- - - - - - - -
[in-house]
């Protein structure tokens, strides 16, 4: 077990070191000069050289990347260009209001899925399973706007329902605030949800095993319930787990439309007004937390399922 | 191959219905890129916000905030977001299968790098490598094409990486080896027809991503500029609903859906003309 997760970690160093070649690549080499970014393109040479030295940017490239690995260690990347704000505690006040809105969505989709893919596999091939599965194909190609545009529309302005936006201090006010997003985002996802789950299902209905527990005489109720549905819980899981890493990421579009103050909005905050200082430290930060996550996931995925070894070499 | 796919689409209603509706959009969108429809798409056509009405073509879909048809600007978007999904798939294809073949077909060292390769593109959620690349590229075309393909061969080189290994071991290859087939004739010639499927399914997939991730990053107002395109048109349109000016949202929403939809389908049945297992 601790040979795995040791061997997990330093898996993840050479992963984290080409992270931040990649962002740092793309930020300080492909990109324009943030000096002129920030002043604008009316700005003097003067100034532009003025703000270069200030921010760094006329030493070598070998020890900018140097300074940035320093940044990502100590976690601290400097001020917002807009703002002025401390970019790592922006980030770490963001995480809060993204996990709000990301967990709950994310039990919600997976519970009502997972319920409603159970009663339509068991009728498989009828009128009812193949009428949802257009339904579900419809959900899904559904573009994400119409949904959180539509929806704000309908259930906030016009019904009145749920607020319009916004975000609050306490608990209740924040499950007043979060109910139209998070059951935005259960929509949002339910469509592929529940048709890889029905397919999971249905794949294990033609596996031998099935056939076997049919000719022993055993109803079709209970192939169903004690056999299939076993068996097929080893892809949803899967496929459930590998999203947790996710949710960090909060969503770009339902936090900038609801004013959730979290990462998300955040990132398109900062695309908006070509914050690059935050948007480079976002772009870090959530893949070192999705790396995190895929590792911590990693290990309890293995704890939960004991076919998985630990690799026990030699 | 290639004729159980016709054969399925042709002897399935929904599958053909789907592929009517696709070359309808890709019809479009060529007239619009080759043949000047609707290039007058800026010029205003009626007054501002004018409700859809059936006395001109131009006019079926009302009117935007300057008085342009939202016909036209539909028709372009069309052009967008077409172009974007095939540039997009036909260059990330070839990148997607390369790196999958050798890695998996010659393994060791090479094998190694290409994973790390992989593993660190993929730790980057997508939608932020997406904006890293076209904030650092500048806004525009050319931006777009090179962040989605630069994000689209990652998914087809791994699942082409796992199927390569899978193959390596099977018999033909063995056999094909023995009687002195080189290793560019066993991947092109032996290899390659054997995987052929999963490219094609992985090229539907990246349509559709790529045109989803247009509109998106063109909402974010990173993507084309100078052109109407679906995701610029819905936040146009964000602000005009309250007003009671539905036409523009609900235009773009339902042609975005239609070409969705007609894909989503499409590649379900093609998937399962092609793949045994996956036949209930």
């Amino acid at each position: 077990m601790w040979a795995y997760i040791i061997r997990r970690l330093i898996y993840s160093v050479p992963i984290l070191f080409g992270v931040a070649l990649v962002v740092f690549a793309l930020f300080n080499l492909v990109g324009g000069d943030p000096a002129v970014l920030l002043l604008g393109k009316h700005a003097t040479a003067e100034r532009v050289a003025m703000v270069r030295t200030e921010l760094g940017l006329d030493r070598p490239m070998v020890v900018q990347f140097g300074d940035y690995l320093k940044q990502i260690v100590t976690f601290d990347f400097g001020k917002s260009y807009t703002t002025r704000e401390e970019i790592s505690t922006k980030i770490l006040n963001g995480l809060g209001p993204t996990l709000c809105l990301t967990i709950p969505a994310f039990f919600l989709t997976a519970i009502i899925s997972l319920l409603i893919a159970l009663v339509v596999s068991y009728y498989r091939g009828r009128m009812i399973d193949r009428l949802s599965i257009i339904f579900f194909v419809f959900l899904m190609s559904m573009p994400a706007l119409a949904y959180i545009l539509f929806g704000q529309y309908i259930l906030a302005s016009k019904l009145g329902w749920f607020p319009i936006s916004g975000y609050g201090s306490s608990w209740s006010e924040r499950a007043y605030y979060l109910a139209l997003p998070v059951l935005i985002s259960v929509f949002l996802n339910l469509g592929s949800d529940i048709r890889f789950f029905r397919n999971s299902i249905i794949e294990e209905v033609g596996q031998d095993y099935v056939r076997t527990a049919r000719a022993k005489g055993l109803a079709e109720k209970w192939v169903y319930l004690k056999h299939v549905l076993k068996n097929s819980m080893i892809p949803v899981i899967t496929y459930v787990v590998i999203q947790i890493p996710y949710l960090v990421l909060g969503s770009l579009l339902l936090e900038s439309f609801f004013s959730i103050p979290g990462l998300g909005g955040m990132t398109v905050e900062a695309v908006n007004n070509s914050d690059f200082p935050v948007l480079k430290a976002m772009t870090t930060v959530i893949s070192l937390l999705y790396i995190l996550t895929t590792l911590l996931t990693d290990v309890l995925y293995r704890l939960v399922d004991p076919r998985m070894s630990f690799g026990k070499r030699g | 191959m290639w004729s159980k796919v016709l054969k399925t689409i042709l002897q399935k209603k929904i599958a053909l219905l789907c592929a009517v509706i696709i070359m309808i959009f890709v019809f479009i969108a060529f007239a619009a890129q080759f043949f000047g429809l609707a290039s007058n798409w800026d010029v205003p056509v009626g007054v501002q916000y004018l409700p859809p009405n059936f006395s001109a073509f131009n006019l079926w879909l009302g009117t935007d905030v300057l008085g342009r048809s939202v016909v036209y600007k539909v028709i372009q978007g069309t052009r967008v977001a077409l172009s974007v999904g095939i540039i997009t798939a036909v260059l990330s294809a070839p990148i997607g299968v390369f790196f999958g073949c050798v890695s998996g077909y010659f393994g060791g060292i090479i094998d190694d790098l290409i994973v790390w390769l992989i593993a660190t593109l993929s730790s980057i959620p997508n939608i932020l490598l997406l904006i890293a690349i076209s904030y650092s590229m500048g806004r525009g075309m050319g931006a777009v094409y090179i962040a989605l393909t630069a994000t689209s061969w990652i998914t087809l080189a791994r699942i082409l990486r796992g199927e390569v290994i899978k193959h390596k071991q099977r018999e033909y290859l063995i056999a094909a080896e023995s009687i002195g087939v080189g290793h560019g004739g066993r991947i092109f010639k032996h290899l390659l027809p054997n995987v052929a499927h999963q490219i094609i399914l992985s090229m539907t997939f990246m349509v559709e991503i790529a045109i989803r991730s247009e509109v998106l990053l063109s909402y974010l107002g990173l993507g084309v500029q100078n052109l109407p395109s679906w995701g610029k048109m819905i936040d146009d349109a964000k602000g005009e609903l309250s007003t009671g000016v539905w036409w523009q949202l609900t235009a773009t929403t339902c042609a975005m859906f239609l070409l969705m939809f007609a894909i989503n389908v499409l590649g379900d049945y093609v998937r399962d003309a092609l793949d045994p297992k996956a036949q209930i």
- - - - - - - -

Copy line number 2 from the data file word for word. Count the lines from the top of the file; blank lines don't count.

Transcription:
């Protein structure tokens, strides 16, 4: 077990070191000069050289990347260009209001899925399973706007329902605030949800095993319930787990439309007004937390399922 | 191959219905890129916000905030977001299968790098490598094409990486080896027809991503500029609903859906003309 997760970690160093070649690549080499970014393109040479030295940017490239690995260690990347704000505690006040809105969505989709893919596999091939599965194909190609545009529309302005936006201090006010997003985002996802789950299902209905527990005489109720549905819980899981890493990421579009103050909005905050200082430290930060996550996931995925070894070499 | 796919689409209603509706959009969108429809798409056509009405073509879909048809600007978007999904798939294809073949077909060292390769593109959620690349590229075309393909061969080189290994071991290859087939004739010639499927399914997939991730990053107002395109048109349109000016949202929403939809389908049945297992 601790040979795995040791061997997990330093898996993840050479992963984290080409992270931040990649962002740092793309930020300080492909990109324009943030000096002129920030002043604008009316700005003097003067100034532009003025703000270069200030921010760094006329030493070598070998020890900018140097300074940035320093940044990502100590976690601290400097001020917002807009703002002025401390970019790592922006980030770490963001995480809060993204996990709000990301967990709950994310039990919600997976519970009502997972319920409603159970009663339509068991009728498989009828009128009812193949009428949802257009339904579900419809959900899904559904573009994400119409949904959180539509929806704000309908259930906030016009019904009145749920607020319009916004975000609050306490608990209740924040499950007043979060109910139209998070059951935005259960929509949002339910469509592929529940048709890889029905397919999971249905794949294990033609596996031998099935056939076997049919000719022993055993109803079709209970192939169903004690056999299939076993068996097929080893892809949803899967496929459930590998999203947790996710949710960090909060969503770009339902936090900038609801004013959730979290990462998300955040990132398109900062695309908006070509914050690059935050948007480079976002772009870090959530893949070192999705790396995190895929590792911590990693290990309890293995704890939960004991076919998985630990690799026990030699 | 290639004729159980016709054969399925042709002897399935929904599958053909789907592929009517696709070359309808890709019809479009060529007239619009080759043949000047609707290039007058800026010029205003009626007054501002004018409700859809059936006395001109131009006019079926009302009117935007300057008085342009939202016909036209539909028709372009069309052009967008077409172009974007095939540039997009036909260059990330070839990148997607390369790196999958050798890695998996010659393994060791090479094998190694290409994973790390992989593993660190993929730790980057997508939608932020997406904006890293076209904030650092500048806004525009050319931006777009090179962040989605630069994000689209990652998914087809791994699942082409796992199927390569899978193959390596099977018999033909063995056999094909023995009687002195080189290793560019066993991947092109032996290899390659054997995987052929999963490219094609992985090229539907990246349509559709790529045109989803247009509109998106063109909402974010990173993507084309100078052109109407679906995701610029819905936040146009964000602000005009309250007003009671539905036409523009609900235009773009339902042609975005239609070409969705007609894909989503499409590649379900093609998937399962092609793949045994996956036949209930």